Hank the Tank, a 500-pound black bear who lives in South Lake Tahoe, California, is a wanted individual. Residents of this idyllic ski town have reportedly called the police about Hank more than 150 times, and he’s been caught in the act of property damage at least 38 times in the pursuit of human food. According to the New York Times, the California Department of Fish and Wildlife is edging towards euthanasia as the solution for Hank’s disruptive presence, while bear advocates frantically try to arrange a spot for him at a wildlife sanctuary
Hank has become a national media story, because of his sheer bigness, but coverage that describes him as nothing but a destructive and dangerous force misses the mark. He doesn’t know about laws, and, as a bear, there’s no way he’ll ever find out about them! He is, above all else, innocent. Hank deserves protection from state violence.
Having a bear inside your house is scary and dangerous— I don’t want to minimize that—but even the South Lake Tahoe residents who are most threatened by the prospect of hulking, furry home invaders don’t want Hank dead. Ann Bryant, president of a local black bear advocacy organization called the BEAR League, told CBS13 Sacremento that people in the community “do not want the bear to pay the price for human ignorance,” adding that “when a bear is set to die in their community, people take a stand.” In an interview with a blog called AnimalRightsChannel, Bryant said that, pre-COVID, South Lake Tahoe residents had happily adapted to the presence of bears in their community and that pushback against Hank’s presence was driven by newcomers. “[The bears] go swimming at the beach with us,” she said. “They have names.”
Hank might be special (I mean, look at him), but he isn’t one-of-a-kind, and neither are the problems he’s caused for the South Lake Tahoe community. Once animals like Hank have been pushed out of their natural habitat by the development of towns and roadways, it’s common for them to take advantage of the presence of human beings by feeding off of the food we leave out in the open—in unsecured garbage cans, bird feeders, caked onto barbeque grills, or inside unlocked houses. After they get used to eating what we eat, bears either can’t or don’t want to go back to old food sources, which is where local authorities get involved.
The California Department of Fish and Wildlife has an extensive black bear policy that classifies bears into different threat categories—a bear such as Hank, who loves eating garbage but has never been physically aggressive to a human, is a “habituated bear.” One of its key directives in dealing with animals like Hank is “to alleviate economic losses or public health and safety problems caused by wildlife.” According to these policies, Hank has been “hazed” with non-lethal methods like paintballs, Tasers, bean bag rounds, and sirens by both DFW members and local police, who gave Hank the Tank his nickname. These deterrents, however, haven’t been enough to keep Hank for coming back for more of that delicious trash.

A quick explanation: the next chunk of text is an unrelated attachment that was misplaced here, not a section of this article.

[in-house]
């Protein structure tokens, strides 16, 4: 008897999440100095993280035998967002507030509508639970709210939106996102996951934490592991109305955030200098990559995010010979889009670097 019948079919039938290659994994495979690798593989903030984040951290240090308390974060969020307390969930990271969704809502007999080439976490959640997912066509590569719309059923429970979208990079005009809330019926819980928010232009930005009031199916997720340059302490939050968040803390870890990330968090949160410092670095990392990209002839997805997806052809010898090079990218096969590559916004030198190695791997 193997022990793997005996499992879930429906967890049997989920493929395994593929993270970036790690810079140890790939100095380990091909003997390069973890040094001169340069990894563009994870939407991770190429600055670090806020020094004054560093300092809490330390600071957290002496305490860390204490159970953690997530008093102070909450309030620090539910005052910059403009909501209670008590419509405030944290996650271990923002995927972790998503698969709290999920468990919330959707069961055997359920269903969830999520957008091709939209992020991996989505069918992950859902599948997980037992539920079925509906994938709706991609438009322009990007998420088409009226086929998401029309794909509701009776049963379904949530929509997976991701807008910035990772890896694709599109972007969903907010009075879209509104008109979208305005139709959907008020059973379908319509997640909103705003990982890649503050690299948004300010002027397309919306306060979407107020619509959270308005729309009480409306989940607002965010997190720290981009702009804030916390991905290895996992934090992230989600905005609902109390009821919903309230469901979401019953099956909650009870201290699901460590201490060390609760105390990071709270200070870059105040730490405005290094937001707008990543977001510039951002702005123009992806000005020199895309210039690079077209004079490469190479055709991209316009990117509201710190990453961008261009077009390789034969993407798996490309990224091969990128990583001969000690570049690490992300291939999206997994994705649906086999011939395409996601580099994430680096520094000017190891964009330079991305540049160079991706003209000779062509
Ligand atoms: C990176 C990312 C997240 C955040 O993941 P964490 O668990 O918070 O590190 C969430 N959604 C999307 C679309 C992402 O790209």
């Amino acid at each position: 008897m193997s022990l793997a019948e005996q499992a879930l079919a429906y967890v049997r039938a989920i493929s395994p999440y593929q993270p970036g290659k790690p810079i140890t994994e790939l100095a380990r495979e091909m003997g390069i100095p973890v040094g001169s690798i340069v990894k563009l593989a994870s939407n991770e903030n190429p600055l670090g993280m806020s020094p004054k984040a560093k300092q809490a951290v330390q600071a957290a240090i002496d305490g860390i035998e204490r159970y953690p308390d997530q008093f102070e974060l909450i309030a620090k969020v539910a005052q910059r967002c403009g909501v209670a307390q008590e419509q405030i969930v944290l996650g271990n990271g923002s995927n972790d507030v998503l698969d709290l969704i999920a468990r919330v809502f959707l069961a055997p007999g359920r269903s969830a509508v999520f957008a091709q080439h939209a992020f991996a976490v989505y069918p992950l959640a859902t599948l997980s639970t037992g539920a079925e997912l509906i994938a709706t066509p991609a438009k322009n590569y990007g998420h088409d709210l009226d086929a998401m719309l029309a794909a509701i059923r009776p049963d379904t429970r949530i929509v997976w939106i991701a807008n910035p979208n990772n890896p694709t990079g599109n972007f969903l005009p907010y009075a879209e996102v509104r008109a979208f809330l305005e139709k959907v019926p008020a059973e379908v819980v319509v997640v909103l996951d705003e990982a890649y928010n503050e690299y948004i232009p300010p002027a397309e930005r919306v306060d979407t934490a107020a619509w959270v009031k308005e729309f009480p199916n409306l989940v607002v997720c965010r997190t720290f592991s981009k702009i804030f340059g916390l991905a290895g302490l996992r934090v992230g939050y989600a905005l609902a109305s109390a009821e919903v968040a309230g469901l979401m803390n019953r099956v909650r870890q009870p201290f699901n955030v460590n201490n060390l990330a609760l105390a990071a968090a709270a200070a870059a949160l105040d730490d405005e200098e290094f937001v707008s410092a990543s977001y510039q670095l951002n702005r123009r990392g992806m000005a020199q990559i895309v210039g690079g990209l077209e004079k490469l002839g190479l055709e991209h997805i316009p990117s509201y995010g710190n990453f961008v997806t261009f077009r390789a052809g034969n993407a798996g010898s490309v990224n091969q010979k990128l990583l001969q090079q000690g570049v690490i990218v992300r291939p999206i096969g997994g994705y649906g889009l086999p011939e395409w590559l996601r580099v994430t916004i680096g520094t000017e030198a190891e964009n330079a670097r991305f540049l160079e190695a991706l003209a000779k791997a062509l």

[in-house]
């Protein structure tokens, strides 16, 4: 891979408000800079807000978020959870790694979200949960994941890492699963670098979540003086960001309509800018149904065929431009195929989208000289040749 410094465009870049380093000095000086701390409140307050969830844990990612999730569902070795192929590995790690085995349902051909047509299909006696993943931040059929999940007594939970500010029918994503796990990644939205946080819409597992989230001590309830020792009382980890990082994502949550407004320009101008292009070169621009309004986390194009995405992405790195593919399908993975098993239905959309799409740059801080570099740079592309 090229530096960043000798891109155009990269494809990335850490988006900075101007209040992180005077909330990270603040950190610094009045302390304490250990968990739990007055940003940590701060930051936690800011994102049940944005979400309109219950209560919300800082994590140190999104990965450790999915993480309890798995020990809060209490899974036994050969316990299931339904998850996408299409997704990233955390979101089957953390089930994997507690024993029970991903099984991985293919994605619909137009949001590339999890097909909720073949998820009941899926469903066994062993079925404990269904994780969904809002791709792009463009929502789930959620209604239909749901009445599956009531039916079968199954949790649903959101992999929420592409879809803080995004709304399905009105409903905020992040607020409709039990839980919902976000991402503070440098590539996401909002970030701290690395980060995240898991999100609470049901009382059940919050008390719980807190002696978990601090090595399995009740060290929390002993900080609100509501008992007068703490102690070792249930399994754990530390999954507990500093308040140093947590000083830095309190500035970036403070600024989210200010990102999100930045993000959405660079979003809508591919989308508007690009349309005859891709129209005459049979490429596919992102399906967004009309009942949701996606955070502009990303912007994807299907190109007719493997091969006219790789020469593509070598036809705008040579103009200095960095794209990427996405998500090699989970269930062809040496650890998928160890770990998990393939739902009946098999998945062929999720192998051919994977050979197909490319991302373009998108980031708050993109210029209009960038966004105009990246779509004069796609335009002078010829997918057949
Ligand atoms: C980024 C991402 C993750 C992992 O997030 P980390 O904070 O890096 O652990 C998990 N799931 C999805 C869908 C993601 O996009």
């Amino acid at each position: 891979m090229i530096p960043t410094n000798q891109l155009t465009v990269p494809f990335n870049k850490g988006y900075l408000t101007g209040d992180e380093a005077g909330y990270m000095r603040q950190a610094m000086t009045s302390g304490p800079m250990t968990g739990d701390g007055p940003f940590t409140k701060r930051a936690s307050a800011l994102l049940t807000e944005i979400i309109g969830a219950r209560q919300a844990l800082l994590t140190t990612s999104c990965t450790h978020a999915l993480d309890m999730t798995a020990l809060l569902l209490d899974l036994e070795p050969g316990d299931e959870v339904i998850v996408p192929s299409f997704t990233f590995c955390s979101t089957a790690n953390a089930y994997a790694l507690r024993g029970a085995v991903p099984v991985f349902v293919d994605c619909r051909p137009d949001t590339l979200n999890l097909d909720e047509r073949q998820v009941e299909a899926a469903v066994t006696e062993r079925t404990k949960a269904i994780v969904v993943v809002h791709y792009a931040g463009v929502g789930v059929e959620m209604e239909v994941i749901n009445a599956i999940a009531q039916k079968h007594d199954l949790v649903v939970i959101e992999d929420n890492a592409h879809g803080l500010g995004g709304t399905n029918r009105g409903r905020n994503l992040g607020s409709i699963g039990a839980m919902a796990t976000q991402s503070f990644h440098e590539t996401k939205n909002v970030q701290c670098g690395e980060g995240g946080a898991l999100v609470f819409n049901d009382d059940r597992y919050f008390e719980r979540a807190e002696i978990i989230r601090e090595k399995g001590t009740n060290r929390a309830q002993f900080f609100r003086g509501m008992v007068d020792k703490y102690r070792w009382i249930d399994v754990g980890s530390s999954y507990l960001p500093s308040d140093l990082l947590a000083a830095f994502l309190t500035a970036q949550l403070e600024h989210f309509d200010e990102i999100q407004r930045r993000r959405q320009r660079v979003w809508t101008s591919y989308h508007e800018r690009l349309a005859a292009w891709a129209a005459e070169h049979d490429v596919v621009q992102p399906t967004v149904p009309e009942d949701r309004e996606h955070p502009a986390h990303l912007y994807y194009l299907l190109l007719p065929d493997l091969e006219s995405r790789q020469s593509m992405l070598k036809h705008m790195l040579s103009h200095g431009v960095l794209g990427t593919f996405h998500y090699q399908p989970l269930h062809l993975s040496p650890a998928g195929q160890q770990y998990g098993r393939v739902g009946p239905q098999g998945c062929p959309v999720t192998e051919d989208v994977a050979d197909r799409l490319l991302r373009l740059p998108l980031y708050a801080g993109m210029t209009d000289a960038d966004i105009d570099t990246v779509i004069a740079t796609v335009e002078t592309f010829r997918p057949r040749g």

While California doesn’t list the number of animals it is forced to kill or rehome annually, the U.S. Department of Agriculture’s Wildlife Services division, which exists to “provide Federal leadership and expertise to resolve wildlife conflicts,” does. According to the latest data listed, the USDA’s Wildlife Services “killed or euthanized” 449 black bears in at least 18 states in 2020. That same year, only one person in the U.S. was killed by a black bear in the entire country—and the remains of that 43-year-old man, Patrick Madura, were found at a remote campsite in Great Smoky Mountain National Park in Tennessee, not a backyard in a gated community.
The pushback against habituated bears by local authorities and mainstream news outlets reminds me of the vendetta against sharks sparked by both the 1974 novel and 1975 film Jaws—which Peter Benchley, author of the former, dedicated the last years of his life to correcting through shark conservation work. “Knowing what I know now, I could never write that book today,” Benchley told the Daily Express in 2006, just days before he died. “Sharks don't target human beings, and they certainly don't hold grudges.”
Place fear aside and examine the actual data, and in both cases you’ll find that humans are far more likely to kill than be killed by either animal. So why does the fact that we feel threatened by these animals outweigh the counsel of experts who say we’re the ones drawing them closer to us?
Or, better put in tweet form:
To borrow a legal argument, a bear who’s broken into 28 houses is a bear that’s been near people 28 times without hurting anybody. Give everyone a way to secure their garbage cans and leave Hank the Tank alone.
UPDATE: The hunt for Hank has officially been called off, thanks to—I swear to God—DNA evidence that proved three different bears were responsible for the property destruction previously blamed on Hank alone. Wild!
Follow Katie Way on Twitter.